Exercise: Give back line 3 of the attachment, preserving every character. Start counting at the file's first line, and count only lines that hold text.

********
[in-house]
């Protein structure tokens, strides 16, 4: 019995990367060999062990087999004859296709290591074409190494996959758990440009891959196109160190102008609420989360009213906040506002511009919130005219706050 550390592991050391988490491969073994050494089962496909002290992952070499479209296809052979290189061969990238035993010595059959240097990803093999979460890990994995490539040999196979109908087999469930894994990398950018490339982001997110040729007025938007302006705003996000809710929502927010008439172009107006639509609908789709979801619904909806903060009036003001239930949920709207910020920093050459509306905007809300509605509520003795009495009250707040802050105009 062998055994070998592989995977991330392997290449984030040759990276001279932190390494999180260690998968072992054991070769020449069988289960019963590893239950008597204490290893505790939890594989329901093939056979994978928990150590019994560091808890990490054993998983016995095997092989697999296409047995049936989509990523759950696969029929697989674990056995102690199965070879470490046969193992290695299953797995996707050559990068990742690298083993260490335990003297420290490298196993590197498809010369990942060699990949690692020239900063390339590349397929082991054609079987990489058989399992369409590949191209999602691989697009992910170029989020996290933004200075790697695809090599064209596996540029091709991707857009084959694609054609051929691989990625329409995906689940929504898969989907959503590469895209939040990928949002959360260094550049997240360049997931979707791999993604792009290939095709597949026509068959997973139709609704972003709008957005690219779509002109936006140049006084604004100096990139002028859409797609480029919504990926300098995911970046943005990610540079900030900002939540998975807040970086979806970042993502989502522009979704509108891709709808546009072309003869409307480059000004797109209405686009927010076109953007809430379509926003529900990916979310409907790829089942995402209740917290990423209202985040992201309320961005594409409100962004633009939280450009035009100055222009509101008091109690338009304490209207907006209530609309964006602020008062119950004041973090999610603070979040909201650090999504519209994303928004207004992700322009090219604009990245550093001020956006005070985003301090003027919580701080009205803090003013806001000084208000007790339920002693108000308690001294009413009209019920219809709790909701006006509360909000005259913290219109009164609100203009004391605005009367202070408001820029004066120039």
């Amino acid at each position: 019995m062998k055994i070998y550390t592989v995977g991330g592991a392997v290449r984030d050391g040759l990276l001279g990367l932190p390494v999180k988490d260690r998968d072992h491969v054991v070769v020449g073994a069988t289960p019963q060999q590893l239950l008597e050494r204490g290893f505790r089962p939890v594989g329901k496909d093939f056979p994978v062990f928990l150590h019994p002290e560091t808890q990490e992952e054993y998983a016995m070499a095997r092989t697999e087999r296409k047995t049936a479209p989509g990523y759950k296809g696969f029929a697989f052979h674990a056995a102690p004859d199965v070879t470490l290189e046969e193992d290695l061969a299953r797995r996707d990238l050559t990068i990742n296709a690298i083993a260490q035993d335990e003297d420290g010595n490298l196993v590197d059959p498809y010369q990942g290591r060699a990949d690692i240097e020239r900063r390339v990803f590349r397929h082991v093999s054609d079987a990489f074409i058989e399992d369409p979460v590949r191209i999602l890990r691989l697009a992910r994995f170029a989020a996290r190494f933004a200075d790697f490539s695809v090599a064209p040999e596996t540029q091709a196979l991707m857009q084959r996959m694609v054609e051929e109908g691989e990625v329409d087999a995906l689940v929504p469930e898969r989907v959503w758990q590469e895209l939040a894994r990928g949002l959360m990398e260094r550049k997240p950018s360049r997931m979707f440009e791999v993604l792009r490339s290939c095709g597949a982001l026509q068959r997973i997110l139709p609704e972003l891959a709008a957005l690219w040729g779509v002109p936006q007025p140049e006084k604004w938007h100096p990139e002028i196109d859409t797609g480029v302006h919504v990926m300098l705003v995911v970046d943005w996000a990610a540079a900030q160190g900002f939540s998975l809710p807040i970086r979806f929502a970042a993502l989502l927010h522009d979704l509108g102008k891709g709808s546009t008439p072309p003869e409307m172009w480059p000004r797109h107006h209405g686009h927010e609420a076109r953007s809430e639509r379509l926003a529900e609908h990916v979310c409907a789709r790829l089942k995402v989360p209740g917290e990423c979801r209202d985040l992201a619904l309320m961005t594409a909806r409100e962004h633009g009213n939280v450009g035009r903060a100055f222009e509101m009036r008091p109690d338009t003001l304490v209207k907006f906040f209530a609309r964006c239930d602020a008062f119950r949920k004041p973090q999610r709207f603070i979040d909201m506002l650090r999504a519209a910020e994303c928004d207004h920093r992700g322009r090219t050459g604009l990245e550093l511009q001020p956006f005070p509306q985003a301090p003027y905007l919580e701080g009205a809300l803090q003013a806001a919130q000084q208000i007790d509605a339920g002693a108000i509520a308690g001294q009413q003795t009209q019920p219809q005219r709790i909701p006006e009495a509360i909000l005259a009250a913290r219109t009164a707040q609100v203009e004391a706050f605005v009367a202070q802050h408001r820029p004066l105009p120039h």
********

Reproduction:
């Amino acid at each position: 019995m062998k055994i070998y550390t592989v995977g991330g592991a392997v290449r984030d050391g040759l990276l001279g990367l932190p390494v999180k988490d260690r998968d072992h491969v054991v070769v020449g073994a069988t289960p019963q060999q590893l239950l008597e050494r204490g290893f505790r089962p939890v594989g329901k496909d093939f056979p994978v062990f928990l150590h019994p002290e560091t808890q990490e992952e054993y998983a016995m070499a095997r092989t697999e087999r296409k047995t049936a479209p989509g990523y759950k296809g696969f029929a697989f052979h674990a056995a102690p004859d199965v070879t470490l290189e046969e193992d290695l061969a299953r797995r996707d990238l050559t990068i990742n296709a690298i083993a260490q035993d335990e003297d420290g010595n490298l196993v590197d059959p498809y010369q990942g290591r060699a990949d690692i240097e020239r900063r390339v990803f590349r397929h082991v093999s054609d079987a990489f074409i058989e399992d369409p979460v590949r191209i999602l890990r691989l697009a992910r994995f170029a989020a996290r190494f933004a200075d790697f490539s695809v090599a064209p040999e596996t540029q091709a196979l991707m857009q084959r996959m694609v054609e051929e109908g691989e990625v329409d087999a995906l689940v929504p469930e898969r989907v959503w758990q590469e895209l939040a894994r990928g949002l959360m990398e260094r550049k997240p950018s360049r997931m979707f440009e791999v993604l792009r490339s290939c095709g597949a982001l026509q068959r997973i997110l139709p609704e972003l891959a709008a957005l690219w040729g779509v002109p936006q007025p140049e006084k604004w938007h100096p990139e002028i196109d859409t797609g480029v302006h919504v990926m300098l705003v995911v970046d943005w996000a990610a540079a900030q160190g900002f939540s998975l809710p807040i970086r979806f929502a970042a993502l989502l927010h522009d979704l509108g102008k891709g709808s546009t008439p072309p003869e409307m172009w480059p000004r797109h107006h209405g686009h927010e609420a076109r953007s809430e639509r379509l926003a529900e609908h990916v979310c409907a789709r790829l089942k995402v989360p209740g917290e990423c979801r209202d985040l992201a619904l309320m961005t594409a909806r409100e962004h633009g009213n939280v450009g035009r903060a100055f222009e509101m009036r008091p109690d338009t003001l304490v209207k907006f906040f209530a609309r964006c239930d602020a008062f119950r949920k004041p973090q999610r709207f603070i979040d909201m506002l650090r999504a519209a910020e994303c928004d207004h920093r992700g322009r090219t050459g604009l990245e550093l511009q001020p956006f005070p509306q985003a301090p003027y905007l919580e701080g009205a809300l803090q003013a806001a919130q000084q208000i007790d509605a339920g002693a108000i509520a308690g001294q009413q003795t009209q019920p219809q005219r709790i909701p006006e009495a509360i909000l005259a009250a913290r219109t009164a707040q609100v203009e004391a706050f605005v009367a202070q802050h408001r820029p004066l105009p120039h």